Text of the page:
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ujjwal
Group Title
If y=(x+1)(x+2)(x+3)......(x+n) then dy/dx at x=0 is:
a)n! ln(1+x)
b)n! ln2
c)n! ln3
d)n! (1+\(\frac{1}{2}\)+\(\frac{1}{3}\)+.... +\(\frac{1}{n}\))
 2 years ago
 2 years ago
ujjwal Group Title
If y=(x+1)(x+2)(x+3)......(x+n) then dy/dx at x=0 is: a)n! ln(1+x) b)n! ln2 c)n! ln3 d)n! (1+\(\frac{1}{2}\)+\(\frac{1}{3}\)+.... +\(\frac{1}{n}\))
 2 years ago
 2 years ago

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Zarkon Group TitleBest ResponseYou've already chosen the best response.1
only one of the answers makes sense
 2 years ago

Zarkon Group TitleBest ResponseYou've already chosen the best response.1
a) has an x in it...that's not good
 2 years ago

freckles Group TitleBest ResponseYou've already chosen the best response.1
You can do it for like small values of n and see if you see one of the patterns above like for n=1,n=2,n=3,n=4 I would stop at n=4 (also hint: don't multiply the junk out after applying product rule)
 2 years ago

Zarkon Group TitleBest ResponseYou've already chosen the best response.1
b) and c) will give answers that are not integers
 2 years ago

freckles Group TitleBest ResponseYou've already chosen the best response.1
Thats true lol
 2 years ago

Zarkon Group TitleBest ResponseYou've already chosen the best response.1
te derivative of y evaluated at zero will clearly be an integer
 2 years ago

ujjwal Group TitleBest ResponseYou've already chosen the best response.0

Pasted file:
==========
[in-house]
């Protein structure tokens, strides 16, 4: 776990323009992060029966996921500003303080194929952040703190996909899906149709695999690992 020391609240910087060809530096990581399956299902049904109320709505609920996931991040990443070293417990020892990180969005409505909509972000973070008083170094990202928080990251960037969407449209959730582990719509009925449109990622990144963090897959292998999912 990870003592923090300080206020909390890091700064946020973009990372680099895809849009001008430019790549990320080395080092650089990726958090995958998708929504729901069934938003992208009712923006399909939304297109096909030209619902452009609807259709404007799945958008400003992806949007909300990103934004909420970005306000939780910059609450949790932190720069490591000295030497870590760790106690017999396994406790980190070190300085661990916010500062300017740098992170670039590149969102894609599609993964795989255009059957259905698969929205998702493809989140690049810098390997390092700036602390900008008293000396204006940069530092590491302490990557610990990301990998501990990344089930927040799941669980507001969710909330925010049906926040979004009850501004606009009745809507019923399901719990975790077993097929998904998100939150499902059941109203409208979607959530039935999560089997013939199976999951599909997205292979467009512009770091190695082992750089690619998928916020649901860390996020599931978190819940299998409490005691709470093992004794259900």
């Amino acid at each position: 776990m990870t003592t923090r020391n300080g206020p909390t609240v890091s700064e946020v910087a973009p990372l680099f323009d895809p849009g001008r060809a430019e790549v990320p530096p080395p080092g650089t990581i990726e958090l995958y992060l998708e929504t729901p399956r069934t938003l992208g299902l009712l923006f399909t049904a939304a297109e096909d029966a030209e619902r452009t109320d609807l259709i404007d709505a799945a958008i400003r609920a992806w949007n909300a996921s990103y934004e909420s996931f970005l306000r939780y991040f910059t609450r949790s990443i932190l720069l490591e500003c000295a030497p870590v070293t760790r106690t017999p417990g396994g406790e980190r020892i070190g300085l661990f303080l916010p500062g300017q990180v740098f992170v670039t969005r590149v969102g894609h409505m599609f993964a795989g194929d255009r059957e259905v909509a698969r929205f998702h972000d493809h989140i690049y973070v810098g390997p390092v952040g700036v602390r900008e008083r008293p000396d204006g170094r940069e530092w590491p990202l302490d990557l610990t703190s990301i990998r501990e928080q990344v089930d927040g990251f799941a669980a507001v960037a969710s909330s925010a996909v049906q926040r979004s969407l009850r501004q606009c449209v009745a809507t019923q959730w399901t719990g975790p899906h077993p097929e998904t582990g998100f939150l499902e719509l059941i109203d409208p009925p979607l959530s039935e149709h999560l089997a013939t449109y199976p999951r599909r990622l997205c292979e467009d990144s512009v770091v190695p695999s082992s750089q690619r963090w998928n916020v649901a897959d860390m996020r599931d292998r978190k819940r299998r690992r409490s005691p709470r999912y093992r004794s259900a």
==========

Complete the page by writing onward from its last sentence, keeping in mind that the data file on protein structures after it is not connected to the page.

How do you know that the derivative of y evaluated at zero will be an integer?
 2 years ago

freckles Group TitleBest ResponseYou've already chosen the best response.1
Have you done any of the cases I mentioned to convince yourself?
 2 years ago

ujjwal Group TitleBest ResponseYou've already chosen the best response.0
I haven't done such problems before..
 2 years ago

freckles Group TitleBest ResponseYou've already chosen the best response.1
If y=x+1, then y'=1 so y'(at x=0) =1 If y=(x+1)(x+2), then y'=? <use product rule....after using product rule don't multiply the junk out and then evaluate y' at x=0 and see what you get
 2 years ago

Zarkon Group TitleBest ResponseYou've already chosen the best response.1
only one answer will work
 2 years ago

ujjwal Group TitleBest ResponseYou've already chosen the best response.0
@Zarkon , you mean to say that we can put value n=1 and see which option satisfies.. And that's it..??
 2 years ago

freckles Group TitleBest ResponseYou've already chosen the best response.1
Remember the product of integers will be integers and the sum of integers will be integers
 2 years ago

Zarkon Group TitleBest ResponseYou've already chosen the best response.1
if they give you options...which they do...yes
 2 years ago

Zarkon Group TitleBest ResponseYou've already chosen the best response.1
at least for this problem
 2 years ago

ujjwal Group TitleBest ResponseYou've already chosen the best response.0
Thanks a lot @Zarkon and @freckles ...
 2 years ago
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